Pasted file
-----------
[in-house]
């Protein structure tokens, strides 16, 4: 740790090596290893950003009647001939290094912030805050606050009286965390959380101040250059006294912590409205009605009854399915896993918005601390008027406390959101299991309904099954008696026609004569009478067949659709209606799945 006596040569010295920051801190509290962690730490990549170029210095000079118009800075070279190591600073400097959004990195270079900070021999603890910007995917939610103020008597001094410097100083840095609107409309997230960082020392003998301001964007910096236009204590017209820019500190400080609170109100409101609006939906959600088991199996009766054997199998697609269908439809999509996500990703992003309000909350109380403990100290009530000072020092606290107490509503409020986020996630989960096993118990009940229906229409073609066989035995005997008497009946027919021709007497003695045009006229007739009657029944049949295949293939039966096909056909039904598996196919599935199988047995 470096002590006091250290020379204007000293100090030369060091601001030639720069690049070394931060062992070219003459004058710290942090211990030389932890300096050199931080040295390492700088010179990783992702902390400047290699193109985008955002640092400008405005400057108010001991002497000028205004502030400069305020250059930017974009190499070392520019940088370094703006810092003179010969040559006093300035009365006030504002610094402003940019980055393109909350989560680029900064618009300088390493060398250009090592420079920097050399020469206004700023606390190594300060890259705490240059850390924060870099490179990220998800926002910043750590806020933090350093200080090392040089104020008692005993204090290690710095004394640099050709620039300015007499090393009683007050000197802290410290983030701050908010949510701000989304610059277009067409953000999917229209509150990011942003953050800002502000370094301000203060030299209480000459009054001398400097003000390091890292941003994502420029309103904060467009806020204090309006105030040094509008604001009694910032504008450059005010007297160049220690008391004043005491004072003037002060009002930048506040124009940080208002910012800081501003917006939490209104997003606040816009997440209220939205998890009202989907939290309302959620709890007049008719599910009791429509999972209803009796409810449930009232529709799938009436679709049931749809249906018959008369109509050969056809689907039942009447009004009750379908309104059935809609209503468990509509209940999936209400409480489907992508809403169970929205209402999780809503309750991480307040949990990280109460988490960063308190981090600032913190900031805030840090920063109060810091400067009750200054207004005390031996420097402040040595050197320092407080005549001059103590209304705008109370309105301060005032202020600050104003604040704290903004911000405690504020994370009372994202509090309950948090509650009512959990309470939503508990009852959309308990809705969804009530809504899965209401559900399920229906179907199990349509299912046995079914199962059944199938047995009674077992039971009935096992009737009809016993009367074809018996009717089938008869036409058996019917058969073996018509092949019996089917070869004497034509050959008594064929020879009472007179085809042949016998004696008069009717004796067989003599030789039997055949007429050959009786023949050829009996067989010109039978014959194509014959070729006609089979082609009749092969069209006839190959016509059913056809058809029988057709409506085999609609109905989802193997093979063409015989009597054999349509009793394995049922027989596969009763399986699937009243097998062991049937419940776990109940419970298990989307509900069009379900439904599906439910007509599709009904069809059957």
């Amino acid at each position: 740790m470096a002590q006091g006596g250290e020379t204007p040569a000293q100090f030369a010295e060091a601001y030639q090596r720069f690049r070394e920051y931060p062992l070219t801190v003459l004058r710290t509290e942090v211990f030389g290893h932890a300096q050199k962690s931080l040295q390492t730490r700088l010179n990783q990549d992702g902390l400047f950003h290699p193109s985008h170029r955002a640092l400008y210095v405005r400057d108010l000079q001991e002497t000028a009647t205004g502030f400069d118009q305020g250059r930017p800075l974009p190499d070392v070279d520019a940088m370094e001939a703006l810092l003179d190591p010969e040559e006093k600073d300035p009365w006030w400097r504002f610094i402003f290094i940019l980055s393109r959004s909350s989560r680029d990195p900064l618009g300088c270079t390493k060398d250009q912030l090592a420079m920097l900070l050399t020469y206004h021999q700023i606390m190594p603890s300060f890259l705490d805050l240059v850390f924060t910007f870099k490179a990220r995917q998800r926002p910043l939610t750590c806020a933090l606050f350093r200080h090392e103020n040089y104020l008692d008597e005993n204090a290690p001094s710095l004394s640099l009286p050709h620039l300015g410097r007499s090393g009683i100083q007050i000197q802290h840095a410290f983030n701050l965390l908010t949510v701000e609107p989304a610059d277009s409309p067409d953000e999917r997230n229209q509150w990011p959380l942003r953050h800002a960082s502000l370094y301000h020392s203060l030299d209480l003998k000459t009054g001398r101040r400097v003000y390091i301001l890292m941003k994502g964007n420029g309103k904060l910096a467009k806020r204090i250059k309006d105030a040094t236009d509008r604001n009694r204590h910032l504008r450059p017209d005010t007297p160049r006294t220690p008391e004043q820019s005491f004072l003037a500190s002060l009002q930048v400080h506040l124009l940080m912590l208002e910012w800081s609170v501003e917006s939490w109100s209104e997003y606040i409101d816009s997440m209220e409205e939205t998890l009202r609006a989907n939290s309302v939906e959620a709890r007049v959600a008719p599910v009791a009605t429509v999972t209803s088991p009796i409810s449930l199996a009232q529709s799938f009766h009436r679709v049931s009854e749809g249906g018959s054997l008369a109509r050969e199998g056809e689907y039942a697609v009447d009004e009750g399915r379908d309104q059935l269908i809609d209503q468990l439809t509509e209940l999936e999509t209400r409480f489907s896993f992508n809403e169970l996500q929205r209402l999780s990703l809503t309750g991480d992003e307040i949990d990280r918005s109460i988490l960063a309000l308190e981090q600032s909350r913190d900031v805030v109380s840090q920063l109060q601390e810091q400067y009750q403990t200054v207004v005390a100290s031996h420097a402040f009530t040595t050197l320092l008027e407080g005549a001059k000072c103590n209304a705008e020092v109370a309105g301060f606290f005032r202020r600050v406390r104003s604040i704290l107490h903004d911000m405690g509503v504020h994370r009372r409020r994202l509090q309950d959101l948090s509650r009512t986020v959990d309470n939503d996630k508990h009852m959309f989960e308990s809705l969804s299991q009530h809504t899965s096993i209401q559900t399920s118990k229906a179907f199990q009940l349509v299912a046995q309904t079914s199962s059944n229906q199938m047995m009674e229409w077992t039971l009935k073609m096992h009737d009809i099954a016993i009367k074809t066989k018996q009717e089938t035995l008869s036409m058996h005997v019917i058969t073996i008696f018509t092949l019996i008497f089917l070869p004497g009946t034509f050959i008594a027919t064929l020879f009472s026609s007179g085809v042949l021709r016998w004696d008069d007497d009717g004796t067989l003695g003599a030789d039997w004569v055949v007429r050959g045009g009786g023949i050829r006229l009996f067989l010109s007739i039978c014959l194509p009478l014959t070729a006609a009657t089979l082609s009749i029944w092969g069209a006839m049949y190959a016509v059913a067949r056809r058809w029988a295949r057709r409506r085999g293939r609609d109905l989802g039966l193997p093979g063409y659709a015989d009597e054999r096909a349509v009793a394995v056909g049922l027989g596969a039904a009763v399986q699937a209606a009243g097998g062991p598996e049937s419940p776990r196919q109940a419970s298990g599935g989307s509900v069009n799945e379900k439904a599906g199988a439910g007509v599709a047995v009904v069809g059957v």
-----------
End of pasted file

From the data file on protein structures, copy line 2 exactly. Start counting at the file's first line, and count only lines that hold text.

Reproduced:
């Protein structure tokens, strides 16, 4: 740790090596290893950003009647001939290094912030805050606050009286965390959380101040250059006294912590409205009605009854399915896993918005601390008027406390959101299991309904099954008696026609004569009478067949659709209606799945 006596040569010295920051801190509290962690730490990549170029210095000079118009800075070279190591600073400097959004990195270079900070021999603890910007995917939610103020008597001094410097100083840095609107409309997230960082020392003998301001964007910096236009204590017209820019500190400080609170109100409101609006939906959600088991199996009766054997199998697609269908439809999509996500990703992003309000909350109380403990100290009530000072020092606290107490509503409020986020996630989960096993118990009940229906229409073609066989035995005997008497009946027919021709007497003695045009006229007739009657029944049949295949293939039966096909056909039904598996196919599935199988047995 470096002590006091250290020379204007000293100090030369060091601001030639720069690049070394931060062992070219003459004058710290942090211990030389932890300096050199931080040295390492700088010179990783992702902390400047290699193109985008955002640092400008405005400057108010001991002497000028205004502030400069305020250059930017974009190499070392520019940088370094703006810092003179010969040559006093300035009365006030504002610094402003940019980055393109909350989560680029900064618009300088390493060398250009090592420079920097050399020469206004700023606390190594300060890259705490240059850390924060870099490179990220998800926002910043750590806020933090350093200080090392040089104020008692005993204090290690710095004394640099050709620039300015007499090393009683007050000197802290410290983030701050908010949510701000989304610059277009067409953000999917229209509150990011942003953050800002502000370094301000203060030299209480000459009054001398400097003000390091890292941003994502420029309103904060467009806020204090309006105030040094509008604001009694910032504008450059005010007297160049220690008391004043005491004072003037002060009002930048506040124009940080208002910012800081501003917006939490209104997003606040816009997440209220939205998890009202989907939290309302959620709890007049008719599910009791429509999972209803009796409810449930009232529709799938009436679709049931749809249906018959008369109509050969056809689907039942009447009004009750379908309104059935809609209503468990509509209940999936209400409480489907992508809403169970929205209402999780809503309750991480307040949990990280109460988490960063308190981090600032913190900031805030840090920063109060810091400067009750200054207004005390031996420097402040040595050197320092407080005549001059103590209304705008109370309105301060005032202020600050104003604040704290903004911000405690504020994370009372994202509090309950948090509650009512959990309470939503508990009852959309308990809705969804009530809504899965209401559900399920229906179907199990349509299912046995079914199962059944199938047995009674077992039971009935096992009737009809016993009367074809018996009717089938008869036409058996019917058969073996018509092949019996089917070869004497034509050959008594064929020879009472007179085809042949016998004696008069009717004796067989003599030789039997055949007429050959009786023949050829009996067989010109039978014959194509014959070729006609089979082609009749092969069209006839190959016509059913056809058809029988057709409506085999609609109905989802193997093979063409015989009597054999349509009793394995049922027989596969009763399986699937009243097998062991049937419940776990109940419970298990989307509900069009379900439904599906439910007509599709009904069809059957």